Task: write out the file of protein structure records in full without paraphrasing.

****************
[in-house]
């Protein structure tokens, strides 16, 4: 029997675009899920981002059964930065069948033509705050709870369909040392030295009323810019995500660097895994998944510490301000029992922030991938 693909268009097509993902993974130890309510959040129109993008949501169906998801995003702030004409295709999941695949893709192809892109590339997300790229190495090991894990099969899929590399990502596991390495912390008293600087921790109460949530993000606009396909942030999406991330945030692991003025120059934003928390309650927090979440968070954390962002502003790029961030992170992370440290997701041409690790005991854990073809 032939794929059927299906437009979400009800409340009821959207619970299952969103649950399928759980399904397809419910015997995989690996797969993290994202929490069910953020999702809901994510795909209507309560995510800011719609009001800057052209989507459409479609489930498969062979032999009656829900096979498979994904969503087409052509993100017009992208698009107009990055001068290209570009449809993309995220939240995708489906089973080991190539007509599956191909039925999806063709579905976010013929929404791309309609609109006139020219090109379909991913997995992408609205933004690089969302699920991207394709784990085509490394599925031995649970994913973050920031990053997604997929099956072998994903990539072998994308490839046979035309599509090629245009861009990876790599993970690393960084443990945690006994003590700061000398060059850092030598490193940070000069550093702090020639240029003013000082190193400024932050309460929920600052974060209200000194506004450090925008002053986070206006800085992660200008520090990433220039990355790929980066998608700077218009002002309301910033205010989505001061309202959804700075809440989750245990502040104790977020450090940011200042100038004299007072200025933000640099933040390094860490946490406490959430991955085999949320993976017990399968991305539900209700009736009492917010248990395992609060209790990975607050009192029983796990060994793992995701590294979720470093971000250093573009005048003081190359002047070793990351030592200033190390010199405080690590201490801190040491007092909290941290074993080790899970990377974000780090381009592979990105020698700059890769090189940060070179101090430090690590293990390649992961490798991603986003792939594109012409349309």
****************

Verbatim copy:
[in-house]
């Protein structure tokens, strides 16, 4: 029997675009899920981002059964930065069948033509705050709870369909040392030295009323810019995500660097895994998944510490301000029992922030991938 693909268009097509993902993974130890309510959040129109993008949501169906998801995003702030004409295709999941695949893709192809892109590339997300790229190495090991894990099969899929590399990502596991390495912390008293600087921790109460949530993000606009396909942030999406991330945030692991003025120059934003928390309650927090979440968070954390962002502003790029961030992170992370440290997701041409690790005991854990073809 032939794929059927299906437009979400009800409340009821959207619970299952969103649950399928759980399904397809419910015997995989690996797969993290994202929490069910953020999702809901994510795909209507309560995510800011719609009001800057052209989507459409479609489930498969062979032999009656829900096979498979994904969503087409052509993100017009992208698009107009990055001068290209570009449809993309995220939240995708489906089973080991190539007509599956191909039925999806063709579905976010013929929404791309309609609109006139020219090109379909991913997995992408609205933004690089969302699920991207394709784990085509490394599925031995649970994913973050920031990053997604997929099956072998994903990539072998994308490839046979035309599509090629245009861009990876790599993970690393960084443990945690006994003590700061000398060059850092030598490193940070000069550093702090020639240029003013000082190193400024932050309460929920600052974060209200000194506004450090925008002053986070206006800085992660200008520090990433220039990355790929980066998608700077218009002002309301910033205010989505001061309202959804700075809440989750245990502040104790977020450090940011200042100038004299007072200025933000640099933040390094860490946490406490959430991955085999949320993976017990399968991305539900209700009736009492917010248990395992609060209790990975607050009192029983796990060994793992995701590294979720470093971000250093573009005048003081190359002047070793990351030592200033190390010199405080690590201490801190040491007092909290941290074993080790899970990377974000780090381009592979990105020698700059890769090189940060070179101090430090690590293990390649992961490798991603986003792939594109012409349309």